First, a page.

Actually Padzur personifies the problems inherent in what Eric Topol has called the "contrived clinical trial environment." Here's Padzur's punchline:
“I am extremely disappointed in the sponsor’s proposed labeling for this drug,” Pazdur said during a long aside quoted in The Cancer Letter. “There is no survival curve in the proposed labeling. There is no hazard ratio— there’s difference in the means and the explanation in one or two sentences confounding by crossover.
“But if this drug is approved, one would have to have a very careful conversation with the patient about this potential negative impact on overall survival. And how would you do this? I’ve been playing this in my mind in several scenarios, and any logical patient that I could think of would say, ‘Doc, if you are so uncertain about this most important endpoint, don’t we have any other drug to use here?’”
If my doctor used terms like survival curves, endpoints and hazard ratios in discussing my cancer treatment, I wouldn't stick around for an explanation. Why waste months debating such crap when my life is at stake?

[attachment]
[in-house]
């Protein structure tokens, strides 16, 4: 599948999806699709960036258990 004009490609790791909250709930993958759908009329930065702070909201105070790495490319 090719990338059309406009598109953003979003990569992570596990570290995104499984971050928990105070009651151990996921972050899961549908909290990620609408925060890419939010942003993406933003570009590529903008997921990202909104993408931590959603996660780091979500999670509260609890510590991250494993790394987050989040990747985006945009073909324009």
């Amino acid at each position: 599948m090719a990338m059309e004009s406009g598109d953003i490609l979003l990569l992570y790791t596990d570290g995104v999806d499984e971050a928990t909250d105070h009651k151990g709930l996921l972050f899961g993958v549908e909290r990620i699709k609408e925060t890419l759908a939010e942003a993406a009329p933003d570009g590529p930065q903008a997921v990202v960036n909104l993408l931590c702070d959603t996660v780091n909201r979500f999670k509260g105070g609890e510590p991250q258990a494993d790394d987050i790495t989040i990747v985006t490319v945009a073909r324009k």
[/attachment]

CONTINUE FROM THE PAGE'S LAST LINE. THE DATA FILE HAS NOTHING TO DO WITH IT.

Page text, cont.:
The fact that Richard Padzur or any regulator is doing the thinking on behalf of patients underscores just how dysfunctional FDA review has become. It’s how drugs work in the real world that matters. Yet the most recent data shows that it actually takes cancer drugs more time to get to patients than any other area of medicine. And orphan designation is simply a way to get more patent life, not speed treatments to patients. An orphan designation is associated with more time in development, not less. Why are we still using phase 2 and 3 randomized trials to test medicines where a driver mutation is known? Why are we allowing insurance companies to force advanced stage patients to ‘fail first’ on cookbook treatments when we have can match mutation to treatment? The call for ‘more evidence’ is a deceitful dodge because the ‘evidence’ people like Padzur and others call for is randomized trials where survival curves mean more than real survival.
Padzur is not the problem. He is obviously a well-intentioned -- and caring -- public servant. Rather he is part of broken system where most patients die in less time than it takes to organize and conduct clinical trials.